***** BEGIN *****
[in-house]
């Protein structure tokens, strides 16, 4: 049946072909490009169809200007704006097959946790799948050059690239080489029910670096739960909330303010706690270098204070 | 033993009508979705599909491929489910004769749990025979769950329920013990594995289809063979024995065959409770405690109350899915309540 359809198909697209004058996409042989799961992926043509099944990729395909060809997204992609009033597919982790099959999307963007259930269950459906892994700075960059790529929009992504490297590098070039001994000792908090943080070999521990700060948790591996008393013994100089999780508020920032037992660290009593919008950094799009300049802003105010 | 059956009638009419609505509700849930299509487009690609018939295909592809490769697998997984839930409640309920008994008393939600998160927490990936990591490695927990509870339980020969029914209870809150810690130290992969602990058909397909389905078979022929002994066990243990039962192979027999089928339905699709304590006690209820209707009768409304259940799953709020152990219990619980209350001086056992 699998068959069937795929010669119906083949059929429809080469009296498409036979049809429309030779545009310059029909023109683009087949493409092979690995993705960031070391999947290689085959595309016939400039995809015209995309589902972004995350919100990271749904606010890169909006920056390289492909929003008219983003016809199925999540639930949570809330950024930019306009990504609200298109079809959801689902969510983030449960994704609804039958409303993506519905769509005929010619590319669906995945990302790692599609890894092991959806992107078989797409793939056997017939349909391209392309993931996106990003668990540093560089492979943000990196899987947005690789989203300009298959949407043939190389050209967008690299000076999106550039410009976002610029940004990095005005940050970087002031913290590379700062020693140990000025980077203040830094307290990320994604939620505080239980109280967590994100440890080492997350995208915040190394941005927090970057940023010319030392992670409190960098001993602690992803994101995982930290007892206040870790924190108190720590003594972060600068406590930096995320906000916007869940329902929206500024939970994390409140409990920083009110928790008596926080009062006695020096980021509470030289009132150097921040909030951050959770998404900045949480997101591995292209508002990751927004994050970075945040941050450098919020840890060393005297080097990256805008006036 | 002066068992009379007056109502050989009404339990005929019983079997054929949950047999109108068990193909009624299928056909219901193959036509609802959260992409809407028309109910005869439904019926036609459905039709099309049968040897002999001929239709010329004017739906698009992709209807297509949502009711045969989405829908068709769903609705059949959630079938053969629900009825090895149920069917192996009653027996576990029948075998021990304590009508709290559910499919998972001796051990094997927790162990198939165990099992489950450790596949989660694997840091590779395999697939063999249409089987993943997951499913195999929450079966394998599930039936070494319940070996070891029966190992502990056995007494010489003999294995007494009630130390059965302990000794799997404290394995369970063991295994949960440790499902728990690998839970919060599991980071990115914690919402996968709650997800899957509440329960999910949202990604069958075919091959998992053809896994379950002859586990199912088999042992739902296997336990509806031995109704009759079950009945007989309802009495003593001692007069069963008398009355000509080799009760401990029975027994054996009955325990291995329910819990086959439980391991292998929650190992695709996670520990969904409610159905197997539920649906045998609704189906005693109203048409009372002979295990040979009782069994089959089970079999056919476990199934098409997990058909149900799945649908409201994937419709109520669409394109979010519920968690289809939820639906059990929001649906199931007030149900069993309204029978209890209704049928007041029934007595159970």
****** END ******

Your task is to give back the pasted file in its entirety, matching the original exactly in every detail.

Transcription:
[in-house]
């Protein structure tokens, strides 16, 4: 049946072909490009169809200007704006097959946790799948050059690239080489029910670096739960909330303010706690270098204070 | 033993009508979705599909491929489910004769749990025979769950329920013990594995289809063979024995065959409770405690109350899915309540 359809198909697209004058996409042989799961992926043509099944990729395909060809997204992609009033597919982790099959999307963007259930269950459906892994700075960059790529929009992504490297590098070039001994000792908090943080070999521990700060948790591996008393013994100089999780508020920032037992660290009593919008950094799009300049802003105010 | 059956009638009419609505509700849930299509487009690609018939295909592809490769697998997984839930409640309920008994008393939600998160927490990936990591490695927990509870339980020969029914209870809150810690130290992969602990058909397909389905078979022929002994066990243990039962192979027999089928339905699709304590006690209820209707009768409304259940799953709020152990219990619980209350001086056992 699998068959069937795929010669119906083949059929429809080469009296498409036979049809429309030779545009310059029909023109683009087949493409092979690995993705960031070391999947290689085959595309016939400039995809015209995309589902972004995350919100990271749904606010890169909006920056390289492909929003008219983003016809199925999540639930949570809330950024930019306009990504609200298109079809959801689902969510983030449960994704609804039958409303993506519905769509005929010619590319669906995945990302790692599609890894092991959806992107078989797409793939056997017939349909391209392309993931996106990003668990540093560089492979943000990196899987947005690789989203300009298959949407043939190389050209967008690299000076999106550039410009976002610029940004990095005005940050970087002031913290590379700062020693140990000025980077203040830094307290990320994604939620505080239980109280967590994100440890080492997350995208915040190394941005927090970057940023010319030392992670409190960098001993602690992803994101995982930290007892206040870790924190108190720590003594972060600068406590930096995320906000916007869940329902929206500024939970994390409140409990920083009110928790008596926080009062006695020096980021509470030289009132150097921040909030951050959770998404900045949480997101591995292209508002990751927004994050970075945040941050450098919020840890060393005297080097990256805008006036 | 002066068992009379007056109502050989009404339990005929019983079997054929949950047999109108068990193909009624299928056909219901193959036509609802959260992409809407028309109910005869439904019926036609459905039709099309049968040897002999001929239709010329004017739906698009992709209807297509949502009711045969989405829908068709769903609705059949959630079938053969629900009825090895149920069917192996009653027996576990029948075998021990304590009508709290559910499919998972001796051990094997927790162990198939165990099992489950450790596949989660694997840091590779395999697939063999249409089987993943997951499913195999929450079966394998599930039936070494319940070996070891029966190992502990056995007494010489003999294995007494009630130390059965302990000794799997404290394995369970063991295994949960440790499902728990690998839970919060599991980071990115914690919402996968709650997800899957509440329960999910949202990604069958075919091959998992053809896994379950002859586990199912088999042992739902296997336990509806031995109704009759079950009945007989309802009495003593001692007069069963008398009355000509080799009760401990029975027994054996009955325990291995329910819990086959439980391991292998929650190992695709996670520990969904409610159905197997539920649906045998609704189906005693109203048409009372002979295990040979009782069994089959089970079999056919476990199934098409997990058909149900799945649908409201994937419709109520669409394109979010519920968690289809939820639906059990929001649906199931007030149900069993309204029978209890209704049928007041029934007595159970």